Story Elements Related To Students' Development By Grade

Story Element
Kindergarten
1-2 grade
3-4 grade
5-6 grade
Characters

Recognize the main character.

Identify characters' moods (happy, sad, angry, helping, mad ...).

Recognize that character's actions are related to their moods and personalities.

Identify personality traits of characters (good, bad, selfish, greedy, mean, shy, friendly, caring, cooperative, ...).

Recognize main character in a story.

Understand that the story is about the main character.

Understand that the story's creator often uses feelings to describe the characters and make a more interesting story.

 

Recognize that characters may change from the beginning to the end of a story.

Recognize characters' development may or may not be important for the story.

Identify the feelings that characters are described as havin.g

 

Recognize that characters are able to have all the characteristics a human can have and more.

Recognize that characters may be created with any characteristic that a creator chooses weather it is real or imaginary.

Recognizes that characters are developed by their actions, speech, appearance, comments, and other characters' actions and the author's choice of words.

Recognize and sympathize or empathize with the plight of the character.

Recognize that characters usually change within the plot of the story.

Recognize implied thoughts and feelings related to the characters.

Plot
Can retell simple linear stories by chaining events.

Recognize the beginning, middle, and end of a story.

Recognize a problem and resolution within a story.

Recognize the climax as the most exciting part of a story.

Predict the outcome of a story using the clues provided by the creator.

Identify conflict and tension in a story.

Recognize that creators use a variety of strategies and patterns to make stories interesting.

Recognize that several conflicts can happen in a story and may or may not build toward the climax and resolution.

Recognize that many stories have conflict caused by a struggle between characters (a protagonist and antagonist).

Understand complicated plots.

Recognize stories within stories.

Recognize strategies that authors use to create suspense during the development of the plot.

Recognize that most plots follow a general pattern.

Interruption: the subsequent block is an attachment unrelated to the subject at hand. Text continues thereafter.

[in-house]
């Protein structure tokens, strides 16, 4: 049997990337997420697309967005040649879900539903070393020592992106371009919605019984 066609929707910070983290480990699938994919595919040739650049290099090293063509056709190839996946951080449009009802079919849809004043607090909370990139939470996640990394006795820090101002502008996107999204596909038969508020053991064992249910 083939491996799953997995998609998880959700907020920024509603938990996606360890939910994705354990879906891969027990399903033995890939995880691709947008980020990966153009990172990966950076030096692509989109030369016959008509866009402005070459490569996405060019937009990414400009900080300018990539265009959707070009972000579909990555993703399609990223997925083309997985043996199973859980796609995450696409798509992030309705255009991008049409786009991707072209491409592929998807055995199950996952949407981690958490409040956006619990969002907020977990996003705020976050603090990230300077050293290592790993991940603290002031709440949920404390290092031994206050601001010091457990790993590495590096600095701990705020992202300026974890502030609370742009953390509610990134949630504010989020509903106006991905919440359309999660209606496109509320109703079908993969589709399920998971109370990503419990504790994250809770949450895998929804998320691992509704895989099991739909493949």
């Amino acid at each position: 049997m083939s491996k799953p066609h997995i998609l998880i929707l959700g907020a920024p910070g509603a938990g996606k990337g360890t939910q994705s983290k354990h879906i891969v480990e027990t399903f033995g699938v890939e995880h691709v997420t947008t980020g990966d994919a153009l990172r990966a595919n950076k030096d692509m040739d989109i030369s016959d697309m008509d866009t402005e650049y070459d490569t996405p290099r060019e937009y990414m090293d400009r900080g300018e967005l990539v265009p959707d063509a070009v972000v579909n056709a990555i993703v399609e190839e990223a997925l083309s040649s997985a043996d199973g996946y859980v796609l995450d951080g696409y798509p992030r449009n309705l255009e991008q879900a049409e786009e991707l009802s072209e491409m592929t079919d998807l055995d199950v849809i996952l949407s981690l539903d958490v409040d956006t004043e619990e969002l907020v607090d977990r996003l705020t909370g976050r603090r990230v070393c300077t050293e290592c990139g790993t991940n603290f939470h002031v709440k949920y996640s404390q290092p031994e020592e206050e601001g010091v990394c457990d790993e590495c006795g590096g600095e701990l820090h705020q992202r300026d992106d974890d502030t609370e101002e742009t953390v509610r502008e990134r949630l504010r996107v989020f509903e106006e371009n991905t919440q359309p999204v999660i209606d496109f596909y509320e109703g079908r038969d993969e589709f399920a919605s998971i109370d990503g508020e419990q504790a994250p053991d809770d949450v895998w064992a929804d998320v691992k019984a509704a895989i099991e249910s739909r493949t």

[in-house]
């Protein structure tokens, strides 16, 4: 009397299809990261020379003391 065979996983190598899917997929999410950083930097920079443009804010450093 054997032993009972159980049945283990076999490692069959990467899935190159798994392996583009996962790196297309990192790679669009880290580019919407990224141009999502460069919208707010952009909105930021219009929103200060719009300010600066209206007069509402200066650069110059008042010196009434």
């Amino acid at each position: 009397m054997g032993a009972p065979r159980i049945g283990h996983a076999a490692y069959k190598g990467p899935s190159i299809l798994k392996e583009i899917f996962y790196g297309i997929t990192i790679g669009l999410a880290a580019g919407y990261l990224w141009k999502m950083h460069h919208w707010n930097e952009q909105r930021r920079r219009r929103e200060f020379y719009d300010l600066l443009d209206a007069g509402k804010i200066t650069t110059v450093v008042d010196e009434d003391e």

Recognize a variety of interactions or conflicts (person vs. person, person vs. self, person vs. society, person vs. nature...).

Setting

Can relate where the story happened.

Can tell the time as day or night, winter, summer, fall, or spring, holiday.

Identify where the story takes place.

Begin to understand that the selections of different kinds of settings are important for story and tone (it was a dark and stormy night).

Explain how the setting is or isn't important for the story and tone.

Describe how the story and characters are affected by the setting.

Recognize all stories have settings.

Recognize time can move steadily forward or jump forward or backward in leaps of time.

Recognize that settings can be used to create tone and develop plot.

Theme

Tell theme as a simple morale (It's good to help. Its not nice to be mean.).

Recognize that stories have a main idea.

Identify general explicit themes in some stories.

Begin to identify implicit themes in some stories.

Understand that the story is about the theme.

Recognize a variety of themes.

Recognize that a story may have multiple themes.

Understand implied themes.

Point of View

When asked who is telling the story will answer a character or creator (author, writer ...).

Recognize first person narration.

Recognize that the author isn't always the story teller or main character.

Recognize the omniscient (knowing everything) narrator.

Recognize all points of view.

Recognize that a point of view may change in a story.

Recognize that point of view can be used to assist the development of a style and tone.

Style
Recognize word patterns and repeat ones they think are interesting.

Recognize style that is most concrete (rhyme, alliteration).

Recognize with a little more practice (assonance, consonance, rhythm).

Picture in their mind's eye, from reading or listening to imagery, images from real their life experience that relate to the author's description.

Recognize figures of speech (simile, metaphor, hyperbole, allusion).

Understand puns, word plays, and figures of speech.

Can recognize most kinds of style with samples or other kinds of assists.

Recognize symbols in literature.

Tone

Can look at picture books and describe the tone with regards to the illustrations (Happy, sad, stormy ...).

Recognize sad, happy, and other emotions that are in a story.

Describe how the creator described the characters and told a story.

Recognize humor

Describe how the tone relates to the story.

Read aloud with inflection that indicates an understanding of the creator's tone

Can recognize a wide variety of tones (absurd, parody, condescending, didactic ...).

Created in EDU 600 summer 2000 and refined summer 2003

 

Dr. Robert Sweetland's Notes ©